A helping hand may reduce illness in Waikato schools
Children in Waikato are learning how to stop the spread of diseases including the common cold, influenza and gastrointestinal infections.
Hands up for Health teaches children how to wash and dry their hands properly as the best way to prevent communicable diseases spreading.
The Waikato District Health Board’s Population Health Service campaign has been taken into Waikato primary and intermediate schools, as well as registered early childhood centres. It is a finalist in the 2008 New Zealand Health Innovation Awards (HIA) and will be competing against 19 other finalists, two of which are also from the Waikato.
As part of the campaign, children are given a special hand-out by public health nurses consisting of a large double-sided hand, two stickers and a fridge magnet. Interactive ‘glo germ’ experiments are used to help children understand that invisible germs are on their hands and that good hand hygiene can remove them.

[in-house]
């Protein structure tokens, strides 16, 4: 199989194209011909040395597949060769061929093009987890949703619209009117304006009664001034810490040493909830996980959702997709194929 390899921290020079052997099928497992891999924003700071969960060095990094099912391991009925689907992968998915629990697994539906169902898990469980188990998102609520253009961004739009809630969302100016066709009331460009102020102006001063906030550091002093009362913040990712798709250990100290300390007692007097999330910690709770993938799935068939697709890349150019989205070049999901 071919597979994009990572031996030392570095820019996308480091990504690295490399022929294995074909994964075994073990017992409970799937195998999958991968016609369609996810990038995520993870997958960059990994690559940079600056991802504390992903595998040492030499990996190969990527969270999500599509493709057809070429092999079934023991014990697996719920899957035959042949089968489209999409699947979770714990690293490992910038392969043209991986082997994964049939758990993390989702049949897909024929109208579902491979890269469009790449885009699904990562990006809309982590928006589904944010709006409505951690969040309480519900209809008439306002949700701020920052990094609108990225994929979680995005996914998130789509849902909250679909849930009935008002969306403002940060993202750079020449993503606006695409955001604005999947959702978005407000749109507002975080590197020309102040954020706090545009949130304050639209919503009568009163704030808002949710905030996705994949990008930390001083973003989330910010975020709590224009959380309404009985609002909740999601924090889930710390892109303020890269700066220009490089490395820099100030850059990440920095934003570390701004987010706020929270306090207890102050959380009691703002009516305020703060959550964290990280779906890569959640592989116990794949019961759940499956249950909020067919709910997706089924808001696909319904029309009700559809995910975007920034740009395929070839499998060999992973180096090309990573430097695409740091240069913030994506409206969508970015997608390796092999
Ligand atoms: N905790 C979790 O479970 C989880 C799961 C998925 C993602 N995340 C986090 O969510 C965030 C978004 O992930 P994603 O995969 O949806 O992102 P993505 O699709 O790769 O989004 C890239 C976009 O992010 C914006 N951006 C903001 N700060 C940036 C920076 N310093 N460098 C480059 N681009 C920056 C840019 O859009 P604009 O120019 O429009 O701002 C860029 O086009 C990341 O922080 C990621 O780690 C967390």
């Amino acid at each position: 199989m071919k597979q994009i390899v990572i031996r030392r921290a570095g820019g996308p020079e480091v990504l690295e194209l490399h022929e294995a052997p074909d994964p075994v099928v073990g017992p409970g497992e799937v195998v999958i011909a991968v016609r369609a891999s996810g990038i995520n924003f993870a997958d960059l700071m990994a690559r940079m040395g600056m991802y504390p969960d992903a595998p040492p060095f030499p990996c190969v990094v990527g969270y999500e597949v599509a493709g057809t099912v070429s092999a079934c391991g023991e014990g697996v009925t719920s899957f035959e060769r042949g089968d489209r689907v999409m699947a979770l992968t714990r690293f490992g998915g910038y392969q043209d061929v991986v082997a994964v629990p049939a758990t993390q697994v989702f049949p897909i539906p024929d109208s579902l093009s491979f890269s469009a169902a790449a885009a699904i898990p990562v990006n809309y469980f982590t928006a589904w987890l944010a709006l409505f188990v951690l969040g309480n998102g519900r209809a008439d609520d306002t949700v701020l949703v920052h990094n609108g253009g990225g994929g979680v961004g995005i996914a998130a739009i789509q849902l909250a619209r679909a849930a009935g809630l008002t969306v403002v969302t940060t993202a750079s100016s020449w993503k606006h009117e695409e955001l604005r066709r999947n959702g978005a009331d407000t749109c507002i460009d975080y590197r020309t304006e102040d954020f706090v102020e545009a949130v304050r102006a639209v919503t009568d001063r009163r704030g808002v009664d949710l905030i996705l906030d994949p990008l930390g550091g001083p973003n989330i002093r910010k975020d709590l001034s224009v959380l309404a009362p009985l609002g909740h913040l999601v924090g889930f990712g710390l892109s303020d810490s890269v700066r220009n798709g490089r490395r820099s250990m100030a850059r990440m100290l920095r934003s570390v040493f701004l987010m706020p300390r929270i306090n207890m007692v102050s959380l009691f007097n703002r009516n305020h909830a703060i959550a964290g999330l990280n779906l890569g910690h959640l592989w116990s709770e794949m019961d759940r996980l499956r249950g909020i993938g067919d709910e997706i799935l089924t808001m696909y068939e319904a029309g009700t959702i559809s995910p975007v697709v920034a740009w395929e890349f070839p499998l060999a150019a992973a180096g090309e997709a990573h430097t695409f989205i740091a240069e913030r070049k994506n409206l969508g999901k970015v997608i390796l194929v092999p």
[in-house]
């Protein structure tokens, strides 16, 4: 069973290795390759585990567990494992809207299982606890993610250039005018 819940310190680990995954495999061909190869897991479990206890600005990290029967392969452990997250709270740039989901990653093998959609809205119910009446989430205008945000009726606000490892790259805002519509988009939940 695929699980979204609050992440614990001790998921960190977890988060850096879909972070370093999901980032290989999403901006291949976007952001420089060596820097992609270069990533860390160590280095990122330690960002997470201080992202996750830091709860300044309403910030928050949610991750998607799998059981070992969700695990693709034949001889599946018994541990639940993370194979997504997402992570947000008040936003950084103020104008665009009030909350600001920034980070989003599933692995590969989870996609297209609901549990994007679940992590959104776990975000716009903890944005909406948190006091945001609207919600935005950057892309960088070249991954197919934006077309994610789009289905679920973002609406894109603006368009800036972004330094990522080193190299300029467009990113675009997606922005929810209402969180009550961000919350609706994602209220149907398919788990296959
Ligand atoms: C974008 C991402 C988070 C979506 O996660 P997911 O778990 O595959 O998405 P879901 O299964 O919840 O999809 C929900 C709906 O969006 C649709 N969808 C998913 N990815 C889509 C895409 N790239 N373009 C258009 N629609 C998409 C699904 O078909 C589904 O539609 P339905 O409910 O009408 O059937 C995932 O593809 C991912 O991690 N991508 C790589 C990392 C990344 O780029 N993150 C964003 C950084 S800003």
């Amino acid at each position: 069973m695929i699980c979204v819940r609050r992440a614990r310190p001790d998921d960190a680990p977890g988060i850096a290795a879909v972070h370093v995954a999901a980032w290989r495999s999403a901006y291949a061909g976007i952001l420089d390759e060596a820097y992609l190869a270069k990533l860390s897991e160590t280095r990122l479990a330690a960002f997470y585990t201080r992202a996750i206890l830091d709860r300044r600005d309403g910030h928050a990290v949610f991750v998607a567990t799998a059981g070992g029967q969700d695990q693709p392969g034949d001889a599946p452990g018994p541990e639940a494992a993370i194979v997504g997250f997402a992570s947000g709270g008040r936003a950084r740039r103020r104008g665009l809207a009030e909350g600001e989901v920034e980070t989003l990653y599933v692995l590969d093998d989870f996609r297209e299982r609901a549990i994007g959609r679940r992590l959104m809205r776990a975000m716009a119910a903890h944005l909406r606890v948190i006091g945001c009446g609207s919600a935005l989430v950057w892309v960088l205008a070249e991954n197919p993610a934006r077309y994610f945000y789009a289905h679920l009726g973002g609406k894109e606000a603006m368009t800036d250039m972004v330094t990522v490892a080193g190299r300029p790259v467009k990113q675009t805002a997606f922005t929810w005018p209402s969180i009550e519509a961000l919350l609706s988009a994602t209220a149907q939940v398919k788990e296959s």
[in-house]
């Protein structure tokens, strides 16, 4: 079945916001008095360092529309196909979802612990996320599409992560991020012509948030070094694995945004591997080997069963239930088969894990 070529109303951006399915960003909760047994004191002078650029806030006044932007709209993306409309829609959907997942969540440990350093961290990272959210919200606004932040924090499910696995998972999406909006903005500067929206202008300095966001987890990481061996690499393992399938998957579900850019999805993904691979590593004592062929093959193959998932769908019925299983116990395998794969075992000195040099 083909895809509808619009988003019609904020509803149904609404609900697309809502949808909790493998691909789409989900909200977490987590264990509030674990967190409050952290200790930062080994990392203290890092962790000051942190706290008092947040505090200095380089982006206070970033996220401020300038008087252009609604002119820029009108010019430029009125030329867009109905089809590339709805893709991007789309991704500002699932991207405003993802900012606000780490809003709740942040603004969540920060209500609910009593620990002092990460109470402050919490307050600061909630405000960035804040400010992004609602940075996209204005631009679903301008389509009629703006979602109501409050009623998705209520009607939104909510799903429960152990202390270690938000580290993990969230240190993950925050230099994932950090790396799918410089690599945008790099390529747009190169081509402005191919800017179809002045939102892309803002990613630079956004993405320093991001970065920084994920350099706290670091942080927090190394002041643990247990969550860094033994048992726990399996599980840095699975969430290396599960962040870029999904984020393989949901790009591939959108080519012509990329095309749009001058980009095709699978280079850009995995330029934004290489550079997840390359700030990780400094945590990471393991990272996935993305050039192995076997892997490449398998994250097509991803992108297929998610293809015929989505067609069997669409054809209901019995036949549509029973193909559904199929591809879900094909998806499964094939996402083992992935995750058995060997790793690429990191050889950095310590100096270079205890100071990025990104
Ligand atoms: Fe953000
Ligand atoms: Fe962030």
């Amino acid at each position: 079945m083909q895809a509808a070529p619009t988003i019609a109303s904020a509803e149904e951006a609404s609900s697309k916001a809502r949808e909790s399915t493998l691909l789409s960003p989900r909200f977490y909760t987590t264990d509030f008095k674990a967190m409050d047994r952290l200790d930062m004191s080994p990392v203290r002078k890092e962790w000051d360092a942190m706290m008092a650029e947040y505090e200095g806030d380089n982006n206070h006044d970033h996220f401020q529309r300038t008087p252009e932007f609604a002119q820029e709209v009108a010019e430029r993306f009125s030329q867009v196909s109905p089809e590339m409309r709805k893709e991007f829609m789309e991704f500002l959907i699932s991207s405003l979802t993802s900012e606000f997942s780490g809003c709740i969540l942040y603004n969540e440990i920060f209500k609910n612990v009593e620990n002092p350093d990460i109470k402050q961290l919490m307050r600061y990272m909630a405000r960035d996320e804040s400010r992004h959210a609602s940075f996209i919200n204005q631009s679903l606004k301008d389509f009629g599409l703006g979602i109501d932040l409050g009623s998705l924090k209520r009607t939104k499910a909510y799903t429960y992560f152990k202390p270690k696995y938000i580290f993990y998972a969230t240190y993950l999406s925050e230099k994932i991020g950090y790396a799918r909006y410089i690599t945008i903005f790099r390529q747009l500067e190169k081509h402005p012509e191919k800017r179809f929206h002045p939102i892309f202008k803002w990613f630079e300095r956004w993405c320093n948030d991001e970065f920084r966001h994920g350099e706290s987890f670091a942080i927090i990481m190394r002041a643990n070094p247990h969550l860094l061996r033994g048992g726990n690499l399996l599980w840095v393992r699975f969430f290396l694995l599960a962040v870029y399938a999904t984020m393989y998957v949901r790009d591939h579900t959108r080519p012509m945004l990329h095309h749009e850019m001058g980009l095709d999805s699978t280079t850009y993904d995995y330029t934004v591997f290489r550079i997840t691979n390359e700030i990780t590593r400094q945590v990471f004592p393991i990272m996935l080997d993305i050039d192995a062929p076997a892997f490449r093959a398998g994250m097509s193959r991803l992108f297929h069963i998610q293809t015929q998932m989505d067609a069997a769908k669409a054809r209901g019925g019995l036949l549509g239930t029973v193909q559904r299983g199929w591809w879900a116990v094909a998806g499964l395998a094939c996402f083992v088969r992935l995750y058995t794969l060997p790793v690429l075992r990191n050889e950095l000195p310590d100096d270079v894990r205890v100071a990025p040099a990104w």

Population Health Service Clinical Support Coordinator Lindsay Lowe says, “All national pandemic planning in New Zealand emphasises the importance of hand hygiene to stop the spread of communicable diseases. It is also vital to food safety. Studies have found that correct hand hygiene can reduce illness and absenteeism by up to 50 percent.
“This campaign has succeeded in spreading the message about the importance of washing and drying your hands to around 50,000 Waikato households.”
Hands up for Health was funded by the Ministry of Health and ran from July to November 2006. It is currently targeting pre-schoolers and new entrant students.
The HIA are a joint endeavour of the Ministry of Health and ACC. They were started in 2003 to recognise individuals and organisations that have developed new and innovative approaches to delivering better health services.
Further information about the HIA is available online at http://www.healthinnovationawards.co.nz.
This year’s HIA winners will be announced at the HIA expo and gala dinner held on [date] at the Wellington Town Hall.